If a driver commits certain violations, their participation in KIIP will cease. Violations can be in the form of failure to take a breath test (unless there is visual proof that the driver was not in the vehicle at that time) and inability to pass a retest with a BAC of 0.02 percent or less. Failure to appear at an IID provider for maintenance, repair, inspection or replacement of the device, or to cause an IID to be ineffective through tampering can also end participation in KIIP, as can attempting to hide or alter one's identity from the IID camera while using the device.
Read More: How Long Does a DUI Stay on Your Record in Kentucky?
- Kentucky Legislature: Section 189A.010 Operating Motor Vehicle With Alcohol Concentration of or Above 0.08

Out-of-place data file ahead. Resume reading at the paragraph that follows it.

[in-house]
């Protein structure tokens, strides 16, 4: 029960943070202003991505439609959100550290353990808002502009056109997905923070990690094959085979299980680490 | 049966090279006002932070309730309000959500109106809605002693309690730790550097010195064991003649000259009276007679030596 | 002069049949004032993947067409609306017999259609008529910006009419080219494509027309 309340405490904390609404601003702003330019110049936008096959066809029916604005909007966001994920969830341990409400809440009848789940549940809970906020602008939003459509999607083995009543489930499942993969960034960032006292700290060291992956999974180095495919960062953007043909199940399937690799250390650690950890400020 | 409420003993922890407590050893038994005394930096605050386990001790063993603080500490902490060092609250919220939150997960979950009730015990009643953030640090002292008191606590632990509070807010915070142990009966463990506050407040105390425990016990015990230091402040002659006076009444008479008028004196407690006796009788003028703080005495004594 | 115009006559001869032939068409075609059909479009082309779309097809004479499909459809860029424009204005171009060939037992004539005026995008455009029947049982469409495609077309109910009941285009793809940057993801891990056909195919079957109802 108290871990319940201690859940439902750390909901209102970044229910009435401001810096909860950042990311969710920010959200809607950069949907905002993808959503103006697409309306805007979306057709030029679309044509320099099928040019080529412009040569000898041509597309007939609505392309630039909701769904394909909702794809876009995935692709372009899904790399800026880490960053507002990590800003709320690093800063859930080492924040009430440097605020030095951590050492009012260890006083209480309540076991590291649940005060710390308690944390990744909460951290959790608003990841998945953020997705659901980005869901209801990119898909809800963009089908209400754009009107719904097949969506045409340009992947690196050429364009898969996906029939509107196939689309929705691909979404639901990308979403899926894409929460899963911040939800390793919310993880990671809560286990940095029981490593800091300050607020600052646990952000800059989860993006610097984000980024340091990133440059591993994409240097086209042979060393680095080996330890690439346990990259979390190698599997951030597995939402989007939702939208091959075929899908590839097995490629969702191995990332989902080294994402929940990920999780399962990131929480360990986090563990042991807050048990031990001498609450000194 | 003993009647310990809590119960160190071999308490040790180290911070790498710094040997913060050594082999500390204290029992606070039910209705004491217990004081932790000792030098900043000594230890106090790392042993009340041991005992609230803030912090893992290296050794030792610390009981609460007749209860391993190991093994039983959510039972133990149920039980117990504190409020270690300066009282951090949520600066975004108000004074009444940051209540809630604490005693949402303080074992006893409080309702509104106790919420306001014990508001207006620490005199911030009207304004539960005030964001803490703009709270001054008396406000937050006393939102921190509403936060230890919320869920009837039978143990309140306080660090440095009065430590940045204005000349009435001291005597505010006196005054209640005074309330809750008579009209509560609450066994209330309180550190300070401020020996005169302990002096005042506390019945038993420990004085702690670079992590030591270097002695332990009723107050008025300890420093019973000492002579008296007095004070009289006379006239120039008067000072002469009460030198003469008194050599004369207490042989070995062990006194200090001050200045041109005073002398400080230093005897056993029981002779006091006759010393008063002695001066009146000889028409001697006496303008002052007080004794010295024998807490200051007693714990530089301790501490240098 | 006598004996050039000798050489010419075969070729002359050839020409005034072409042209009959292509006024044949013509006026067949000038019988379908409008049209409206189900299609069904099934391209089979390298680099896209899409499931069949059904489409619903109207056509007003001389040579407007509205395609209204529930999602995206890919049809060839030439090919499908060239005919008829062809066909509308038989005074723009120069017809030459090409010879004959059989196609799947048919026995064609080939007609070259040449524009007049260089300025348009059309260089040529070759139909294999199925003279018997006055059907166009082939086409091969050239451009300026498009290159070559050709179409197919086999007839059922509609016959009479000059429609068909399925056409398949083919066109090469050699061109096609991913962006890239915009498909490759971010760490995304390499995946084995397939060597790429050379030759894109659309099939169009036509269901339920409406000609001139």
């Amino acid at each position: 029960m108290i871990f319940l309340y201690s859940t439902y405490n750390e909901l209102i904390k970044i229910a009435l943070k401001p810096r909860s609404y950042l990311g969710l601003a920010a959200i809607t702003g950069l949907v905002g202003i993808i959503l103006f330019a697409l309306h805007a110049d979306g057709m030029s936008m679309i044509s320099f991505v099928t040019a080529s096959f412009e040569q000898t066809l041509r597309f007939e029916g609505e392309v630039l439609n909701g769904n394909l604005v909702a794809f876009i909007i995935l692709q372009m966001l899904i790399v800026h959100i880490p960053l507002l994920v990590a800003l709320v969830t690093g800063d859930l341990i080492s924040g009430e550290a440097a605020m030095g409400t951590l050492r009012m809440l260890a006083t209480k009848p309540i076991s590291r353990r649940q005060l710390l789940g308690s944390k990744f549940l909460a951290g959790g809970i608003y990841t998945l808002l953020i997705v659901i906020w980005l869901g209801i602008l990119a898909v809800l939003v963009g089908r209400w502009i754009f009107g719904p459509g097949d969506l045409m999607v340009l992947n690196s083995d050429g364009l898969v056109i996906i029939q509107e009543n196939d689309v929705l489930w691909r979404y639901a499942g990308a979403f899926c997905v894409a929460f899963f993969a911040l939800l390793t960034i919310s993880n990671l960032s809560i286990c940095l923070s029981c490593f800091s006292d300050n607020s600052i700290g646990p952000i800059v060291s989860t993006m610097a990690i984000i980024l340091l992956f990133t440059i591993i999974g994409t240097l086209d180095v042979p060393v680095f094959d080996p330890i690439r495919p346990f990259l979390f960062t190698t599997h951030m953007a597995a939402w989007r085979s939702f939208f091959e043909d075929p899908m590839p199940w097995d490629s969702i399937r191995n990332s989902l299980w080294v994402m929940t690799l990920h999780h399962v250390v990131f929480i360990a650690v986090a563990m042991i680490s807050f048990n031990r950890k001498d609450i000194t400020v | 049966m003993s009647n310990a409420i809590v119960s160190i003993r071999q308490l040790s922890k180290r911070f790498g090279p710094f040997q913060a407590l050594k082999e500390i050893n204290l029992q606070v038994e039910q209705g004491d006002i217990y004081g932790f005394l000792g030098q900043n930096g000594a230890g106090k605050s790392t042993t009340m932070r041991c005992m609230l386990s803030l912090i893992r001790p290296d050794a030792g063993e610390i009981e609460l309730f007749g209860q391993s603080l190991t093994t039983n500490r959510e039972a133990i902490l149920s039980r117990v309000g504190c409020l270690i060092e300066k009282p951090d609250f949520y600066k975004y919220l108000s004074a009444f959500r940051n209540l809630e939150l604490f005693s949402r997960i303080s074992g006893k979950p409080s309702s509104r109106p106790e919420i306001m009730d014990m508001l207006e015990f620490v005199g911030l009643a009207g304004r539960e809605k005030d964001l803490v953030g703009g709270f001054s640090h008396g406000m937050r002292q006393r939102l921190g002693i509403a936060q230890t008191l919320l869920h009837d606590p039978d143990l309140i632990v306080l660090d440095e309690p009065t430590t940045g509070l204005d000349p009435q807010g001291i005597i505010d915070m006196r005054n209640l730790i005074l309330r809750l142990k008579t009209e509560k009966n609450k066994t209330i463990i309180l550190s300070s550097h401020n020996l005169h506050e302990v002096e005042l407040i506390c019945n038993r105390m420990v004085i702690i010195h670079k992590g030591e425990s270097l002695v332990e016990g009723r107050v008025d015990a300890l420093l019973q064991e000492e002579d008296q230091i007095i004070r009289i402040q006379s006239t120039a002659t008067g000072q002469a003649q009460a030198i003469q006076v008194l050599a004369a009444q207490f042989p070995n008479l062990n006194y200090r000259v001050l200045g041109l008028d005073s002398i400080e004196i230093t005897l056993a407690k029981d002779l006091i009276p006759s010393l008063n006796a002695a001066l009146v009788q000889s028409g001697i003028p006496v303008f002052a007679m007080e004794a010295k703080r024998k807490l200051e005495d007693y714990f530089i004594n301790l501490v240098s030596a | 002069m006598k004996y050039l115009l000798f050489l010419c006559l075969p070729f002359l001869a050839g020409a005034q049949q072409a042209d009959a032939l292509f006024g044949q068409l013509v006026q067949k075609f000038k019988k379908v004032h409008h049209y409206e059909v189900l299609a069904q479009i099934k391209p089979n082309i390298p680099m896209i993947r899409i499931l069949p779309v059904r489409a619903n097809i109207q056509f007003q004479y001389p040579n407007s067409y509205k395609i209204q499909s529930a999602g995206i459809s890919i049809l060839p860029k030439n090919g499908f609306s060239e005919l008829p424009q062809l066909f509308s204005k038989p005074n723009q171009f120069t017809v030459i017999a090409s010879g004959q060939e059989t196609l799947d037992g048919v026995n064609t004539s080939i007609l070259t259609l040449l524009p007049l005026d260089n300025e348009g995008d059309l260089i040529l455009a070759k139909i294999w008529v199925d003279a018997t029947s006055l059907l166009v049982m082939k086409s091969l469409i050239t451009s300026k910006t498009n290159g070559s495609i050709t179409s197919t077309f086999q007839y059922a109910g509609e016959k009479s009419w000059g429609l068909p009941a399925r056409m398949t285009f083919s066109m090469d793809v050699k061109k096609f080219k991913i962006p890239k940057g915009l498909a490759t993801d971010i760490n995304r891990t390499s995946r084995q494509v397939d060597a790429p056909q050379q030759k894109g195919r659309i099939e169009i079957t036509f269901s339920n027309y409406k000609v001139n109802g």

- Larry Forman Law: What Constitutes “Operation” for DUI Purposes in Kentucky?
- NOLO: Kentucky First-Offense DUI
- NOLO: Kentucky Aggravated DUI
- Larry Forman Law: What Are the Consequences of Operating a Motor Vehicle Under the Influence (DUI) While Under the Age of 21?
- The Commonwealth of Kentucky: DUI Laws in Kentucky
- Baldani Law: 50 Kentucky DUI Facts & Tips to Avoid a DUI
- Legal Beagle: Kentucky DUI Laws, Fines & Penalties
- Legal Beagle: How Long Does a DUI Stay on Your Record in Kentucky?
- Legal Beagle: What Will My Probation Officer Do If I Fail an Alcohol Test?
- Legal Beagle: The Pros & Cons of a Standard DUI
- Legal Beagle: How to Know If a DUI Is on Your Record
- Legal Beagle: How to Check Driver's License History
- Legal Beagle: How to Get a DUI Removed From Your Driving Record
- Legal Beagle: What Is the Statute of Limitations for a DUI/DWI?
Michelle Nati is an associate editor and writer who has reported on legal, criminal and government news for PasadenaNow.com and Complex Media. She holds a B.A. in Communications and English from Niagara University.